WEEK 4 underway
The Prosecution have now completed their case against all the accused. How has that left things, eh? Well some of the questions we might have had remain unanswered. We haven’t learned a lot more than we did know already about sixteen years old Becky Watts’ killing. The Defence now though will have their say of course – so perhaps more may come out, particularly under witness cross-examination?
Without having heard all the evidence, unlike the Jury, it is difficult to see from the previous Court reports how killer Nathan Matthews’ long term girlfriend Shauna Hoare can be directly linked by physical evidence to the crimes committed. With his help, she has been able to strongly deny being aware of, or having any knowledge of, or having specific involvement in, on what went on when teenager Becky was killed, mutilated, cut-up, and disposed of. How does one ‘prove’ that someone ‘knew’ something – without a lie detector test? She has shown herself to be a clever, accomplished interview performer, but will she risk giving court evidence? The Prosecution look like having a very difficult case to finally convince the Jury, and Defence lawyers know all the tricks to get their clients off, don’t they?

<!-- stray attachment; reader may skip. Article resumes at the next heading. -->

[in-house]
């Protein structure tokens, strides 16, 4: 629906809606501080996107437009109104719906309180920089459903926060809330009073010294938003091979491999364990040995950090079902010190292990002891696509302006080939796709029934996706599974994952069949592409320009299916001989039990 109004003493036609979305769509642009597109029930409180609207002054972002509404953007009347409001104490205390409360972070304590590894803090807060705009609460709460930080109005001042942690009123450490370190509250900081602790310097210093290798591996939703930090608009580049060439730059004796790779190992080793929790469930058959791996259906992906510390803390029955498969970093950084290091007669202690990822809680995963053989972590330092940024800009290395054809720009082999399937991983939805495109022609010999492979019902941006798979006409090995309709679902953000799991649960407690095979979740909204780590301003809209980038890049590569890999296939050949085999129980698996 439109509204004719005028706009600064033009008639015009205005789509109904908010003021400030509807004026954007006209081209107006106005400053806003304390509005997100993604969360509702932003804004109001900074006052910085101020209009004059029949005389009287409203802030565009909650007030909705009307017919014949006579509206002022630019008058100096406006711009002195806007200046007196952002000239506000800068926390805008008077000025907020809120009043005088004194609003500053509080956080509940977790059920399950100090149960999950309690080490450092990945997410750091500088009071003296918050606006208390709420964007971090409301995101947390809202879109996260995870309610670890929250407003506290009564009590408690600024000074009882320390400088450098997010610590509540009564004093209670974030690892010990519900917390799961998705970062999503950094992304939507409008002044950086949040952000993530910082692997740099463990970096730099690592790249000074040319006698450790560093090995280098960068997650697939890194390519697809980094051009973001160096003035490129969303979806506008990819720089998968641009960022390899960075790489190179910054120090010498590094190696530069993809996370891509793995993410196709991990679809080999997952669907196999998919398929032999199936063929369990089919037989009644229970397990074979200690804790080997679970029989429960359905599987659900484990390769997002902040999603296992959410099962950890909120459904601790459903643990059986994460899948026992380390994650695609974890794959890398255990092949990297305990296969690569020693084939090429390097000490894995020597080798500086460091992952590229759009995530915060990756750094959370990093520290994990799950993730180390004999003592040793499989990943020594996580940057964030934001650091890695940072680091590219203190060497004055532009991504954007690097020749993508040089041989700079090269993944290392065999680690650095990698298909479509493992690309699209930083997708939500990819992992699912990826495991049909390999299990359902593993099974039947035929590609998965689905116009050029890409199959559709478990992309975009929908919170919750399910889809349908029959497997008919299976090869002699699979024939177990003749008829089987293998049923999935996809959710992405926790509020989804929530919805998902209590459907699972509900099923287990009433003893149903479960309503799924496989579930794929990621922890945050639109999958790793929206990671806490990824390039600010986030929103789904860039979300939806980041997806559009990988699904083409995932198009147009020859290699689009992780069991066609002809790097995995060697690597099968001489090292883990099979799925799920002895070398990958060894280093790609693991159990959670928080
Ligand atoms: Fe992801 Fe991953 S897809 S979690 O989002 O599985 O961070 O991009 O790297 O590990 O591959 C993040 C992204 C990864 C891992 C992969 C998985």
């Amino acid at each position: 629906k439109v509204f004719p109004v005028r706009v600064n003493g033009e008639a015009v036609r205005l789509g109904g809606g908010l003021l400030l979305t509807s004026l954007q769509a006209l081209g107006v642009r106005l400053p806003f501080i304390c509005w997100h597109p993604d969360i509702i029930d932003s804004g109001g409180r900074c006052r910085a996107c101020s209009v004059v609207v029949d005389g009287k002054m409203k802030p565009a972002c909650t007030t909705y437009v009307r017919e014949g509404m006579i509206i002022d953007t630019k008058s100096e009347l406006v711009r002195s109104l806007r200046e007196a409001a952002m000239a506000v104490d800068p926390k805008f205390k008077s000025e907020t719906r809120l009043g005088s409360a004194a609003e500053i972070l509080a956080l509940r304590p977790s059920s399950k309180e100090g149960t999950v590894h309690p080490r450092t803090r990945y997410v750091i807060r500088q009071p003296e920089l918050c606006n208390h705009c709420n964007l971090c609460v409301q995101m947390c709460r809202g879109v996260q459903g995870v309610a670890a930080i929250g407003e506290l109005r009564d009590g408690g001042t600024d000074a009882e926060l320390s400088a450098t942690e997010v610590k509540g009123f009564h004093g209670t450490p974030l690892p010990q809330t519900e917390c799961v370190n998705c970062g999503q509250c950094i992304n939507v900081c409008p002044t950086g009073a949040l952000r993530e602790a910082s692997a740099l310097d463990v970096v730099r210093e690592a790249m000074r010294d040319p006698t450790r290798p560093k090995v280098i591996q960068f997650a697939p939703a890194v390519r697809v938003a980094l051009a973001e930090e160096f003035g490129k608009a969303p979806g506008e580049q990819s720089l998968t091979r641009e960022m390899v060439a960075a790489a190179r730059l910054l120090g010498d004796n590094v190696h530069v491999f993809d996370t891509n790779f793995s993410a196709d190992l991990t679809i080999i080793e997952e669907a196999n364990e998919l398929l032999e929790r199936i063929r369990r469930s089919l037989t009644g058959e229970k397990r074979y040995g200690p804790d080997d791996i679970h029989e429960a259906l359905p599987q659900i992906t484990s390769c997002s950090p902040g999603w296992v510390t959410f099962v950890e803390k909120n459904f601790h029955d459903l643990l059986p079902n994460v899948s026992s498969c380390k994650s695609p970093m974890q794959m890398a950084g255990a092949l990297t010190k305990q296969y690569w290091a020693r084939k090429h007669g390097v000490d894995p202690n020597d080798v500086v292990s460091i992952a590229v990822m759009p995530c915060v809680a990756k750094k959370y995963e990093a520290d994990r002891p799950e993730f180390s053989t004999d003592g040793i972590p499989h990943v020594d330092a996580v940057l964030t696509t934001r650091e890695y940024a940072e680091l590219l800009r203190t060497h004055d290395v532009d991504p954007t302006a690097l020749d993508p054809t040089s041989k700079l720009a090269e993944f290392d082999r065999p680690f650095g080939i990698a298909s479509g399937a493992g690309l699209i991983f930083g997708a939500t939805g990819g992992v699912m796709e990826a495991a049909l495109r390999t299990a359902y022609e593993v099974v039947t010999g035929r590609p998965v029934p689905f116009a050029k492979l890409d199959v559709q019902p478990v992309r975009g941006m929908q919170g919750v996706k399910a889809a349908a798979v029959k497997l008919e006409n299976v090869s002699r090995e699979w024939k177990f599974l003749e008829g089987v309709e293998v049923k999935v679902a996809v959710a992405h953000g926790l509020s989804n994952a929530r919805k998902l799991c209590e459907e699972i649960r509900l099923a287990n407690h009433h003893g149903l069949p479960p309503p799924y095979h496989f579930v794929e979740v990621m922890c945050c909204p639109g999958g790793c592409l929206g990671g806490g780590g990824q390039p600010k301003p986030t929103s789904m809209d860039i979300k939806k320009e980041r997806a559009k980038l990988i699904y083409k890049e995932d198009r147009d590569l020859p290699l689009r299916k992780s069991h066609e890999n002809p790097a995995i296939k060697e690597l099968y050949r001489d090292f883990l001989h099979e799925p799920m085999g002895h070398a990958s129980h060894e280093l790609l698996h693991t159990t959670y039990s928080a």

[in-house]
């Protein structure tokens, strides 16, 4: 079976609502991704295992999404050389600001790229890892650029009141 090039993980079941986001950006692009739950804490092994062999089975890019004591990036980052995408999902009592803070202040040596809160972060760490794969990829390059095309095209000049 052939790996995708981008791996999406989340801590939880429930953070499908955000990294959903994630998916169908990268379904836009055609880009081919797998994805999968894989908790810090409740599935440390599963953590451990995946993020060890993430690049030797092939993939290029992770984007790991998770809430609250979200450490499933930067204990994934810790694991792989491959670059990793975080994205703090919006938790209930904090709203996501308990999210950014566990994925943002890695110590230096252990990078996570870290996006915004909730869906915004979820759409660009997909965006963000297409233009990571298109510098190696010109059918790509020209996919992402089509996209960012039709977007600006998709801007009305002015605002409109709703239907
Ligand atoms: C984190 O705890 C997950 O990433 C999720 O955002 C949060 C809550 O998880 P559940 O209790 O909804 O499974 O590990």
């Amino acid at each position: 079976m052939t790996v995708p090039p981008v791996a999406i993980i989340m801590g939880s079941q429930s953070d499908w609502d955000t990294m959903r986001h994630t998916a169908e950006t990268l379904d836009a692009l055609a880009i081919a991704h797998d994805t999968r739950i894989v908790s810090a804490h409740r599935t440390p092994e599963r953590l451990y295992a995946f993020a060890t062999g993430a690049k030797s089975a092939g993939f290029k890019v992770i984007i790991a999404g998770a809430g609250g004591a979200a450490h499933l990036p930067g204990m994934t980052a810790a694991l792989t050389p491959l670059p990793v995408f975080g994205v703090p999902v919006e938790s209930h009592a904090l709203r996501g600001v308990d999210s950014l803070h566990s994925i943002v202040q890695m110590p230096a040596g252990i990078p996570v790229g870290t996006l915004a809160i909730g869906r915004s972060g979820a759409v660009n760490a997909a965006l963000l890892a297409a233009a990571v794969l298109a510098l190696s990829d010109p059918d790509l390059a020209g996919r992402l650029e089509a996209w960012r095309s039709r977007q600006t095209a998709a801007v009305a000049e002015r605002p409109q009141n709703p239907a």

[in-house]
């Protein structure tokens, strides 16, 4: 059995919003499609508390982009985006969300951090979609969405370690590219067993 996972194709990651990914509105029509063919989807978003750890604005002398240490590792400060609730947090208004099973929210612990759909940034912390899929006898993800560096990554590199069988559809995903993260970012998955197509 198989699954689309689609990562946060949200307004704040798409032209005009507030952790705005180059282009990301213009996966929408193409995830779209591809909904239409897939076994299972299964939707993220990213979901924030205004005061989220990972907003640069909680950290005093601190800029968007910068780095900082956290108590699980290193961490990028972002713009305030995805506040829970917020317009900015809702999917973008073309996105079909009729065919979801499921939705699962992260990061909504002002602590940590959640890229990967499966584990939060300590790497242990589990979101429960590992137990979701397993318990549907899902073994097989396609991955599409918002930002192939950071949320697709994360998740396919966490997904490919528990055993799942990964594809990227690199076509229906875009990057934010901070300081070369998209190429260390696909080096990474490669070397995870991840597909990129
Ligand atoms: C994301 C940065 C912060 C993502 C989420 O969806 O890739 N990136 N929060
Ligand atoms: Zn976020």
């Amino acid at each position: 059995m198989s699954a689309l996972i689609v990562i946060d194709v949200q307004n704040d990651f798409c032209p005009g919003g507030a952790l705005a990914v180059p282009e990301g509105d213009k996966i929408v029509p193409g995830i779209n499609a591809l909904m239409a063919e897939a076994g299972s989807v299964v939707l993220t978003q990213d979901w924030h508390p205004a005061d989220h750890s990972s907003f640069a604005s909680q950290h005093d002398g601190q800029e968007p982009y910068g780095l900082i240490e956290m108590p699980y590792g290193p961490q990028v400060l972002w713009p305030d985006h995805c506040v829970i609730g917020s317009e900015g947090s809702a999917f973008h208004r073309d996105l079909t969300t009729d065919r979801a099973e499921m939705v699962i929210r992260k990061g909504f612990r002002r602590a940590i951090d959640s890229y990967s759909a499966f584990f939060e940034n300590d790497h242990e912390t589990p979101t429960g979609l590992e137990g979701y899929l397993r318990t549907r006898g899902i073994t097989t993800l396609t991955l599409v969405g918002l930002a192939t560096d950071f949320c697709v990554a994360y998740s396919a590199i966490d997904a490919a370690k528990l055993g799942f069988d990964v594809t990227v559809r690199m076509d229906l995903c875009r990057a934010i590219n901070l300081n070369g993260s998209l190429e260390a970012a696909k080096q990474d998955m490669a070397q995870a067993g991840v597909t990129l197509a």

Her excuses about all her attitudes, actions, and behaviour (like reportedly an unnatural interest in petite teenage girls, communications with Matthews on kidnapping young girls, and her searching on the internet on ‘how to hide a body’ when indeed there was one to hide), plus her apparent total unawareness of events, are on the surface ‘unbelievable’. However, utter disbelief won’t constitute court proof, will it?
Matthews, the dismembering killer, is giving his evidence now, prompted by his Defence team, and like in his police interview he touchingly produced the crying, sobbing and breakdown act in the witness box – who will that impress? He admitted that he had a plan to kidnap Becky but denied murder. and he gave his detailed version of the vile killing and aftermath (he is claiming that the killing was an unfortunate ‘accident’ and that he didn’t intend to harm Becky in any way – strange then that he admits punching her so hard she bled?). His articulate account seems to be in direct conflict though with his police statement for which he claimed he could not tell his account verbally and direct to the police, but only through a written solicitor’s statement?
[Becky Watts’ family and friends are wearing a blue ribbon in her memory during the trial].